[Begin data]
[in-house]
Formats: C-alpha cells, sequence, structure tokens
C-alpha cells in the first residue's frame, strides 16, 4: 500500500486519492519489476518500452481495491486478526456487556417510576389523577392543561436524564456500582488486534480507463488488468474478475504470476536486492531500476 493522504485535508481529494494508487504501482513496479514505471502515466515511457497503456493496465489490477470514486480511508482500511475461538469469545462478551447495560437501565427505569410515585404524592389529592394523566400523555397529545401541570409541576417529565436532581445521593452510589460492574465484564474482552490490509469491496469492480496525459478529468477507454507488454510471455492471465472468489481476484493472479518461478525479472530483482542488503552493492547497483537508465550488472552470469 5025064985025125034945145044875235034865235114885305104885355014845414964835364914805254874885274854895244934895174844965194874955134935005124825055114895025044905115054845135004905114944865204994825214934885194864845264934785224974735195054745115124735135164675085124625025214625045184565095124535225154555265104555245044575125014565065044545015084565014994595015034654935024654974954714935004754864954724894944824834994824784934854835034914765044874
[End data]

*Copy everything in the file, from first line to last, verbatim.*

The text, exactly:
[in-house]
Formats: C-alpha cells, sequence, structure tokens
C-alpha cells in the first residue's frame, strides 16, 4: 500500500486519492519489476518500452481495491486478526456487556417510576389523577392543561436524564456500582488486534480507463488488468474478475504470476536486492531500476 493522504485535508481529494494508487504501482513496479514505471502515466515511457497503456493496465489490477470514486480511508482500511475461538469469545462478551447495560437501565427505569410515585404524592389529592394523566400523555397529545401541570409541576417529565436532581445521593452510589460492574465484564474482552490490509469491496469492480496525459478529468477507454507488454510471455492471465472468489481476484493472479518461478525479472530483482542488503552493492547497483537508465550488472552470469 5025064985025125034945145044875235034865235114885305104885355014845414964835364914805254874885274854895244934895174844965194874955134935005124825055114895025044905115054845135004905114944865204994825214934885194864845264934785224974735195054745115124735135164675085124625025214625045184565095124535225154555265104555245044575125014565065044545015084565014994595015034654935024654974954714935004754864954724894944824834994824784934854835034914765044874